Iraq SAS units to switch to hunting the Taleban
General David Petraeus, commander of the US Central Command, has high praise for the SAS troops in Iraq who frequently work alongside America’s elite Delta Force and other US special forces.“They have helped immensely in the Baghdad area, in particular, to take down the al-Qaeda car bomb networks and other al-Qaeda operations in Iraq’s capital city, so they have done a phenomenal job in that regard,” he told The Times in an interview last year when he was in charge of US forces in Iraq.
“Who dares wins,” General Petraeus said, quoting the SAS motto. “They have exceptional initiative, exceptional skill, exceptional courage and, I think, exceptional savvy. I can’t say enough about how impressive they are in thinking on their feet.”
Operating in Baghdad and Basra, the SAS has had at least two squadrons rotating in and out of Iraq since 2003. Their skill and experience in counter-insurgency makes them a valuable asset for the US-led coalition in the fight against al-Qaeda and other enemy networks.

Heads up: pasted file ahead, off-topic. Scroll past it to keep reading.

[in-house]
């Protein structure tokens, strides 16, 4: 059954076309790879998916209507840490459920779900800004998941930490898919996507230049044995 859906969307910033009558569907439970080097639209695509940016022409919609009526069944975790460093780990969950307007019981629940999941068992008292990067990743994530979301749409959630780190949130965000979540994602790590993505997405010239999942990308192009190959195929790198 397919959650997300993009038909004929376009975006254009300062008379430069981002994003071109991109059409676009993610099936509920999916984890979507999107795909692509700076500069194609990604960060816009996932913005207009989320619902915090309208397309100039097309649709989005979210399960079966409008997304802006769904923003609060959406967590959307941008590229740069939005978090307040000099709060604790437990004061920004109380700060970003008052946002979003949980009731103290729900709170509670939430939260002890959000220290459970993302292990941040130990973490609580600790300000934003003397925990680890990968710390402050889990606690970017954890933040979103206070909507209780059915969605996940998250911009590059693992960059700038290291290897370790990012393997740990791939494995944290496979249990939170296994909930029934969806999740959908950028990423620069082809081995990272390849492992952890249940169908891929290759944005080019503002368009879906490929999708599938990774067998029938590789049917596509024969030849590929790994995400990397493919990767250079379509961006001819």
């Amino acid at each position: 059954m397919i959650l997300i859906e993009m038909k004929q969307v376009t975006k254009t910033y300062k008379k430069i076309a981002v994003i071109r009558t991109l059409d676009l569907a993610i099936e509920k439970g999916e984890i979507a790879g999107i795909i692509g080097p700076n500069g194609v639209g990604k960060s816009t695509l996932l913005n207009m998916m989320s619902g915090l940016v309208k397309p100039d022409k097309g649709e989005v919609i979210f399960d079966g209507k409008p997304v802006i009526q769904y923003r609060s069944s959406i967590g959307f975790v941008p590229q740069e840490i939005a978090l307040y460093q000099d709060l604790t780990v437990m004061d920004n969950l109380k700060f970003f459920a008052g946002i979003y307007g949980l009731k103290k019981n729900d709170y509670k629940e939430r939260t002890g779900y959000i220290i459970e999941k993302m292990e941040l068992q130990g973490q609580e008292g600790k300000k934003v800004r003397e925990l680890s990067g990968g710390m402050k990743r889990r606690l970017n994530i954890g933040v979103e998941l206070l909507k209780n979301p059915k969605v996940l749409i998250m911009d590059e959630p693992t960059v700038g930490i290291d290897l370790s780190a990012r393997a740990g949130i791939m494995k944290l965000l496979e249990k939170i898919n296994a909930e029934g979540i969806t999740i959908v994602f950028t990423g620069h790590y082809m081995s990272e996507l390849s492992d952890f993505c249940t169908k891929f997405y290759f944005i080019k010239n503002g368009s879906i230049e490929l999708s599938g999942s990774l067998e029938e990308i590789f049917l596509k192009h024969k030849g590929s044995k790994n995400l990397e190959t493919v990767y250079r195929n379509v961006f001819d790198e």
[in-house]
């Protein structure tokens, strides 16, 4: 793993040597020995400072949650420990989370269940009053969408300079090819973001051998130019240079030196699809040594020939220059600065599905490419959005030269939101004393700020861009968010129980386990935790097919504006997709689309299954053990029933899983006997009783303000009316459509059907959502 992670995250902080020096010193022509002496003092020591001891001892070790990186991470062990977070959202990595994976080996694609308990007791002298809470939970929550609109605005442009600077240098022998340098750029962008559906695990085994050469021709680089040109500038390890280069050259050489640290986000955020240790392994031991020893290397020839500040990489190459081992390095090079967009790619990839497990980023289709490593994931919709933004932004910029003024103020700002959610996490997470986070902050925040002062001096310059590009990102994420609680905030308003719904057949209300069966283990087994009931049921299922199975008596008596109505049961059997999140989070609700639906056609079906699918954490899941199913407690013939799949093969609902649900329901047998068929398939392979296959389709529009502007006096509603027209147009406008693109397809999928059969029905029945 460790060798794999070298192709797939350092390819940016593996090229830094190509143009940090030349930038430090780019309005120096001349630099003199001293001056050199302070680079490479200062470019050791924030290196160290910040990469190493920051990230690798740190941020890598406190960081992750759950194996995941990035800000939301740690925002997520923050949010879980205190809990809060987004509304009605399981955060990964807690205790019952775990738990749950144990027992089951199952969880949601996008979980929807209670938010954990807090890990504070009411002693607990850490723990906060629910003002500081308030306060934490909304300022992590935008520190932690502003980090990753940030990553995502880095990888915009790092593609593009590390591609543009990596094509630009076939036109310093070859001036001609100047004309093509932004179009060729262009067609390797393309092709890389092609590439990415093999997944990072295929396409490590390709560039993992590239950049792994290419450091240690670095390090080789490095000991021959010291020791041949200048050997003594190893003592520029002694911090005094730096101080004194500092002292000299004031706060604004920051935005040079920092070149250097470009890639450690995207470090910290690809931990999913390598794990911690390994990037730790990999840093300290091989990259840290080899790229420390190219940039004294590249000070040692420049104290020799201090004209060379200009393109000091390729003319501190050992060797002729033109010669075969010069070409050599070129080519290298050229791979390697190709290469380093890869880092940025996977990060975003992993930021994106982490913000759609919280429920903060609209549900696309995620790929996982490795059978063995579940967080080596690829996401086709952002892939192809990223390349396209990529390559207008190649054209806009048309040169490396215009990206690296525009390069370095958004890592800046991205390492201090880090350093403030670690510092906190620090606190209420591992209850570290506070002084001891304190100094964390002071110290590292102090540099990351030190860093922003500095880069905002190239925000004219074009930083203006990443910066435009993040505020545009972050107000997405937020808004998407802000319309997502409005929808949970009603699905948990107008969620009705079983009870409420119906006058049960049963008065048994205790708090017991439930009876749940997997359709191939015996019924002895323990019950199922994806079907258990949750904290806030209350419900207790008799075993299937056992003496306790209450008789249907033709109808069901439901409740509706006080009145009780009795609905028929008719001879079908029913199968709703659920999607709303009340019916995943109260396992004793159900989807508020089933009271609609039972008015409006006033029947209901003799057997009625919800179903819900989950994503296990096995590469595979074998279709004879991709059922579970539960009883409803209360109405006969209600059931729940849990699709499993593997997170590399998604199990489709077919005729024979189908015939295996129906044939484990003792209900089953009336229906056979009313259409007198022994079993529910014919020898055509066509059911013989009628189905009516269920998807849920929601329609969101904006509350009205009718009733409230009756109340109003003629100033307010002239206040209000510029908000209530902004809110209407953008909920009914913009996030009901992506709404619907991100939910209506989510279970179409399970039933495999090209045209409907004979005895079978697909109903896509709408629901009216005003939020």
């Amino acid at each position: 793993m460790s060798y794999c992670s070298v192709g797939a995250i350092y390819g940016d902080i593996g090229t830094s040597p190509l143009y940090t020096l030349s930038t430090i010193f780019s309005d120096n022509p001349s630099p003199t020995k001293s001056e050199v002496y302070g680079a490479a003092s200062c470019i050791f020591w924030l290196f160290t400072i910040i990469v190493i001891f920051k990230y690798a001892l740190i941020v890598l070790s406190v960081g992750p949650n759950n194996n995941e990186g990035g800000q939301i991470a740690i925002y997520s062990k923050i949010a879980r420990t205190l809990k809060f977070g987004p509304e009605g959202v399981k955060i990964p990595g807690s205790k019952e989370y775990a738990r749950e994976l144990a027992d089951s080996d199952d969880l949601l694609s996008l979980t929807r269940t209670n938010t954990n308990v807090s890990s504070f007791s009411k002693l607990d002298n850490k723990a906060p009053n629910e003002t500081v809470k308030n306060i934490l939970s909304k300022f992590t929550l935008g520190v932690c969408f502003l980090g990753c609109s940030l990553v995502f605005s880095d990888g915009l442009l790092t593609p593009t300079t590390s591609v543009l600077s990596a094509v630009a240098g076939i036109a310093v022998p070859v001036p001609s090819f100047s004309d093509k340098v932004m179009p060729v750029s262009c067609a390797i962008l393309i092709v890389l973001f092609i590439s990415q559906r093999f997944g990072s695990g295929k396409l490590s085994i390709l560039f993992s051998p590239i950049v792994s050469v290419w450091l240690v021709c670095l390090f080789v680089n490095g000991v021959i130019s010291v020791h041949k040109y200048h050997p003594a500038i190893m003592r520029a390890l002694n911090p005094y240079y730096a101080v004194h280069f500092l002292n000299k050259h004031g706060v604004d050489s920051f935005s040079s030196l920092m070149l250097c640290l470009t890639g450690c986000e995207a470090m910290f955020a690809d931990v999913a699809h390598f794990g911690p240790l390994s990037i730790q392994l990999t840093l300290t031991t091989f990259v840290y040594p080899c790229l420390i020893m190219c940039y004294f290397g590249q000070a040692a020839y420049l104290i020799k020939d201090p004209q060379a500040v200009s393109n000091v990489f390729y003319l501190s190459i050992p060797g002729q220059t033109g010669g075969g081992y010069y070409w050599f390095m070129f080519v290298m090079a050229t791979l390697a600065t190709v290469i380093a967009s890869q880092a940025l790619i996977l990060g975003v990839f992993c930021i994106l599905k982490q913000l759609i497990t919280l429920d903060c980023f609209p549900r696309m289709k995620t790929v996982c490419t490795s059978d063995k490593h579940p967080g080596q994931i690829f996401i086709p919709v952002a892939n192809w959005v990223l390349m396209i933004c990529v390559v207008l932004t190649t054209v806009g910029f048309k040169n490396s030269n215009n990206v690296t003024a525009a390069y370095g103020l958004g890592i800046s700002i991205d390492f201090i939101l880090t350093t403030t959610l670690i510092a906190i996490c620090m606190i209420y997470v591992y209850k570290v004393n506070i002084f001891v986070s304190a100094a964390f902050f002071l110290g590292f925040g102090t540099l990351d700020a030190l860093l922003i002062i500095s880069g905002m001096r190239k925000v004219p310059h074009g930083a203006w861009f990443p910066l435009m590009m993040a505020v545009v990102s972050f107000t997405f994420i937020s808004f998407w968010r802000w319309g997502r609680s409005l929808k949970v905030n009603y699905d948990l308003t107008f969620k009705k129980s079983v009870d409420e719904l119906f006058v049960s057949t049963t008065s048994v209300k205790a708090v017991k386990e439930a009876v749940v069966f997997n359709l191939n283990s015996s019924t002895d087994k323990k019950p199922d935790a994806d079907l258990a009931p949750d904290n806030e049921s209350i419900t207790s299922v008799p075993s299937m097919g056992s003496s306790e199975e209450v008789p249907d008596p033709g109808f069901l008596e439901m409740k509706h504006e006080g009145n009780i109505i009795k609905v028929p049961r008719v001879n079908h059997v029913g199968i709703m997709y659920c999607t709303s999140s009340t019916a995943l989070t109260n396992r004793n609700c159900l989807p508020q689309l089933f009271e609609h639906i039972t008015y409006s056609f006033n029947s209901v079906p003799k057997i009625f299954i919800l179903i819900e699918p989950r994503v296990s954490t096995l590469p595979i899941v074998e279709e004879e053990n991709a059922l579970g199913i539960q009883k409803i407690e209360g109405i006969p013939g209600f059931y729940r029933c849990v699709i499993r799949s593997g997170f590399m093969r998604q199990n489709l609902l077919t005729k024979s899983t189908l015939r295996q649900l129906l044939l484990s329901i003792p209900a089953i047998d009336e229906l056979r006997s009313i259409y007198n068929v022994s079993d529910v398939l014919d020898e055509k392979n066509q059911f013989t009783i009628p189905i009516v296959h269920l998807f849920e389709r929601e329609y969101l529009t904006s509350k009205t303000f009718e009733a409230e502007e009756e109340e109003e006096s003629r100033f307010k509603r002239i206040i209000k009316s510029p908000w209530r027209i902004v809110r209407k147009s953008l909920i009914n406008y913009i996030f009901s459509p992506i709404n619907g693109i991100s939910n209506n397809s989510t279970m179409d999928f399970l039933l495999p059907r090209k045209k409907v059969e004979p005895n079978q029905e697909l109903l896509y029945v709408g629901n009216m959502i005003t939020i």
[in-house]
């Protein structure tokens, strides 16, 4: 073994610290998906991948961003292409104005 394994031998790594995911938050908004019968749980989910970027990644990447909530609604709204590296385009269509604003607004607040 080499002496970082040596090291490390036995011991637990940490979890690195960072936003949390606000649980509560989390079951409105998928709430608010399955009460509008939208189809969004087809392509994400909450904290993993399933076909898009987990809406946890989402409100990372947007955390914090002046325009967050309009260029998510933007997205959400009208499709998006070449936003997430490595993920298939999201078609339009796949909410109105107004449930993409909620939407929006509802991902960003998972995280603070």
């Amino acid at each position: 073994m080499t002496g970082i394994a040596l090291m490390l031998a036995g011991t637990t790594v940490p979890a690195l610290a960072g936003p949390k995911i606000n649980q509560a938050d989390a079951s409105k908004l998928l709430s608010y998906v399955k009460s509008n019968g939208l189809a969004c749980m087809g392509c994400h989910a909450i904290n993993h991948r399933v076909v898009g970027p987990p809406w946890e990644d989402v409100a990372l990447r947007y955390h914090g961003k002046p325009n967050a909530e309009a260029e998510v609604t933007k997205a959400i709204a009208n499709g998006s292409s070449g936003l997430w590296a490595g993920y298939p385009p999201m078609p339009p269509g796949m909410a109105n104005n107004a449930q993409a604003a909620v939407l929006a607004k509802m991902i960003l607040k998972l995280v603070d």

As part of their mission, British and US special forces are training a 30-strong team of Iraqi troops in Basra, selected from a commando battalion. The month-long course will prepare the Iraqi soldiers to support Iraqi special forces operations in the future.
Lieutenant-Colonel Mohammed al-Qaisi, commander of the commando battalion, said: “It is a very good opportunity for this emergency platoon to be trained by very highly qualified troops. The British military provides good education and has a great history.”
With operations winding down, British special forces are preparing to leave Iraq in the coming months, along with most of Britain’s remaining 4,100 military personnel on the ground.
Their formidable reputation and experience of covert missions in a war zone, however, mean that the two squadrons will be moved to Afghanistan to combat the Taleban leadership and opium smugglers, who help to fund insurgents.
About ten members of the British special forces have been killed in Iraq since the 2003 invasion. One SAS soldier, who was named at an inquest as Nicholas Brown, 34, was killed in a gunfight in Baghdad with Shia fighters in March last year. He is understood to have been part of a snatch squad sent to arrest a senior militia commander that ran into an ambush.